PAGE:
Keshi pearls are an accidental procuct of the pearl culturing process. Sometimes an oyster rejects the implanted nucleus and a pearl. of sorts, forms anyway. Even though they are comprised entirely of nacre they cannot bear the designation of natural because they are a byproduct of the culturing process.
Typical culturing takes about a year or two, so keshis are often very small because they lack a nucleus. This also means their shapes vary widely. Keshis can occur both in salt and freshwater oysters and come in a wide variety of colors.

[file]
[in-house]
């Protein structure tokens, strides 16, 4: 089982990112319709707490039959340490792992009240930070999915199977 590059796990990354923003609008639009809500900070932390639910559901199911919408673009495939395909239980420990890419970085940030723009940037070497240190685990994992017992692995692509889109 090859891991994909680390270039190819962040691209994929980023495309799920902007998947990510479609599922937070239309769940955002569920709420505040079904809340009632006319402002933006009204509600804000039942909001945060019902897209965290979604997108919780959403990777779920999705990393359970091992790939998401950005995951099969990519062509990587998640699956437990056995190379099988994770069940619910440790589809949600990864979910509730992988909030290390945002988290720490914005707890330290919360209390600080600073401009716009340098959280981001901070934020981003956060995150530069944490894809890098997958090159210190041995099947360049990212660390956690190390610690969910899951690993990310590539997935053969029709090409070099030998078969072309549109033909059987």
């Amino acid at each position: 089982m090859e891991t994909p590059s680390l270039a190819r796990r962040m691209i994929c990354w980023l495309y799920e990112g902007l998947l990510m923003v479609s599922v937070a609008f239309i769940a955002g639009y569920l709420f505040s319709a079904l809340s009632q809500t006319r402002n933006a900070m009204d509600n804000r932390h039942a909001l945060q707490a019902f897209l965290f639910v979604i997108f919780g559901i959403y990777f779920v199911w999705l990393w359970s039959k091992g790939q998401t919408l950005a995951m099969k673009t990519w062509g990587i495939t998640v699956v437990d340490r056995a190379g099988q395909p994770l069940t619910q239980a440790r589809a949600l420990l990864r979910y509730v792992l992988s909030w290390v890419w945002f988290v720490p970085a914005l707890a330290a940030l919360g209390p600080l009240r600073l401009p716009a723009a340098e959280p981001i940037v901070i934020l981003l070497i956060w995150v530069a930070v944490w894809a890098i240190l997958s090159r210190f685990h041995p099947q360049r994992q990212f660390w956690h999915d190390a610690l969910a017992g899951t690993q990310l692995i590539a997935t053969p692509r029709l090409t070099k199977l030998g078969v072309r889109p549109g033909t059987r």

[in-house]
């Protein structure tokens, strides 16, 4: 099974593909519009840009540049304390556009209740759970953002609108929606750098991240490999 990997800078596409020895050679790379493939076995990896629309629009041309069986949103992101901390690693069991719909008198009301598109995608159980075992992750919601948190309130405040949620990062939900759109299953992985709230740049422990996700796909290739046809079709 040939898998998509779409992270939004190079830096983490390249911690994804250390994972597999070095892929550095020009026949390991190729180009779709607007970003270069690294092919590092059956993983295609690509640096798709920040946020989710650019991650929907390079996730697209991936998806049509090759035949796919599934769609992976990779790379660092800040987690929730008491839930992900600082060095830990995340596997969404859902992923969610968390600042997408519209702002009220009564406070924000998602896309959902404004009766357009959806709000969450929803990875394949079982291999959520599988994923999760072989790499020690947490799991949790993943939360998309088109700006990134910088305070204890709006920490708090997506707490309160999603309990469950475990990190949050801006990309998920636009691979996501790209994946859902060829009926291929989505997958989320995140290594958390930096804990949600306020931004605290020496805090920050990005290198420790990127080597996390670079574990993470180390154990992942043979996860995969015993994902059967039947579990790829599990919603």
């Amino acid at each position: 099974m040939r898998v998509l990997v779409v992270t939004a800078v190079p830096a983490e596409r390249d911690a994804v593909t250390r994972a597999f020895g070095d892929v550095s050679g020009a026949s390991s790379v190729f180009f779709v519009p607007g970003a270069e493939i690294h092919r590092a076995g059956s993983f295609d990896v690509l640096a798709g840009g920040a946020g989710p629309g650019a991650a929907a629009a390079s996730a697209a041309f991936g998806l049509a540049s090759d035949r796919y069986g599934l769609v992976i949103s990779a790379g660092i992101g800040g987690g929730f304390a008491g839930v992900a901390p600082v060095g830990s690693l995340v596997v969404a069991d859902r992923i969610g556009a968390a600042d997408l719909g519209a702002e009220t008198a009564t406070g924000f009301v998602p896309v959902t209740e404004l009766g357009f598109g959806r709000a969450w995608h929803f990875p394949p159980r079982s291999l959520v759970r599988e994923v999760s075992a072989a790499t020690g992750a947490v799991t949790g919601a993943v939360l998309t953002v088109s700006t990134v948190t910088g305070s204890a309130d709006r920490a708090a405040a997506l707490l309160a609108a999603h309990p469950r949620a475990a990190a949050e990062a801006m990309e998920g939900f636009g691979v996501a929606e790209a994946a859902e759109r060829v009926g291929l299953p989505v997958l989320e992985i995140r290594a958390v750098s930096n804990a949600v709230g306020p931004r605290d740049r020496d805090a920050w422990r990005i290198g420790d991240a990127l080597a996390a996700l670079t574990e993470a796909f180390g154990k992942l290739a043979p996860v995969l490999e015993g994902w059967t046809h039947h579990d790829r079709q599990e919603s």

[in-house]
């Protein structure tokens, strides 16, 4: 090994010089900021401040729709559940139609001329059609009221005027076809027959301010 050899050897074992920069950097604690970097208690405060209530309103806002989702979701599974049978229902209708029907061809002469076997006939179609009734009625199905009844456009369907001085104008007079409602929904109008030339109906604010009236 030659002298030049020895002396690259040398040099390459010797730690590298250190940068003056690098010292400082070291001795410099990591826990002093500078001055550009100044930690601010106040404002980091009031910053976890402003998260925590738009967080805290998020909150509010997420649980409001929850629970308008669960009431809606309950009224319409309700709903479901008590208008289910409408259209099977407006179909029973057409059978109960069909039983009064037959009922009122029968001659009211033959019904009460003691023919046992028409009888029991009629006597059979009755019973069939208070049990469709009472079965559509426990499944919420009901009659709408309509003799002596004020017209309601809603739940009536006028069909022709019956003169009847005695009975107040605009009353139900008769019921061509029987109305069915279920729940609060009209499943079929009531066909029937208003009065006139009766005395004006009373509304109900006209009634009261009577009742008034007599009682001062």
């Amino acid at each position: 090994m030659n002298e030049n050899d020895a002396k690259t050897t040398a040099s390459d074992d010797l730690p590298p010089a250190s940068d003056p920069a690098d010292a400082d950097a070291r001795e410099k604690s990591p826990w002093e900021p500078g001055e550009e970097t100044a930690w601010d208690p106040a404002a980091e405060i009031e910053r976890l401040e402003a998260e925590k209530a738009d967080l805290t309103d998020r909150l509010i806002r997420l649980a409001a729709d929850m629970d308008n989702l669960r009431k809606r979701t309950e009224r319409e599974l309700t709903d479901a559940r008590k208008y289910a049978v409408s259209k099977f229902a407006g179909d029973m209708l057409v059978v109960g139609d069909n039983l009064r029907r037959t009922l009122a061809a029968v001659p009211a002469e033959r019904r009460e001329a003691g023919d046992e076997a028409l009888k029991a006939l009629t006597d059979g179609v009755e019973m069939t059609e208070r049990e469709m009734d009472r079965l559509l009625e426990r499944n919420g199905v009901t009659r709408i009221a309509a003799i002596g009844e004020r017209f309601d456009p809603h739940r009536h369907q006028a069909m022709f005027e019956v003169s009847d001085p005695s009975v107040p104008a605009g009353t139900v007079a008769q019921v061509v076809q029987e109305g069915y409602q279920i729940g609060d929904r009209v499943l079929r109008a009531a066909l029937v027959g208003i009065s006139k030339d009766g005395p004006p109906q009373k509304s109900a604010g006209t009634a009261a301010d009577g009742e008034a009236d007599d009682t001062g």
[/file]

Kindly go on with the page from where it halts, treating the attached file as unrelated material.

I have noticed, lately, the term Keshi applied as a shape description to many pearls. Keshi is a very specific type of cultured pearl, not a shape. The mis-use of the term has made it nearly impossible for me to find pictures of these little beauties to show you.
Since I don't see any of our talented team members usung keshi pearls, I leave you with a selection of beautiful cultured pearl creations:
The SATeam blog features artisan handmade creations by the etsy starving artists jewelry team. SATeam members create handcrafted jewelry and beads. More information about our team and its current etsy shop owner members can be found at SATEAM.etsy.com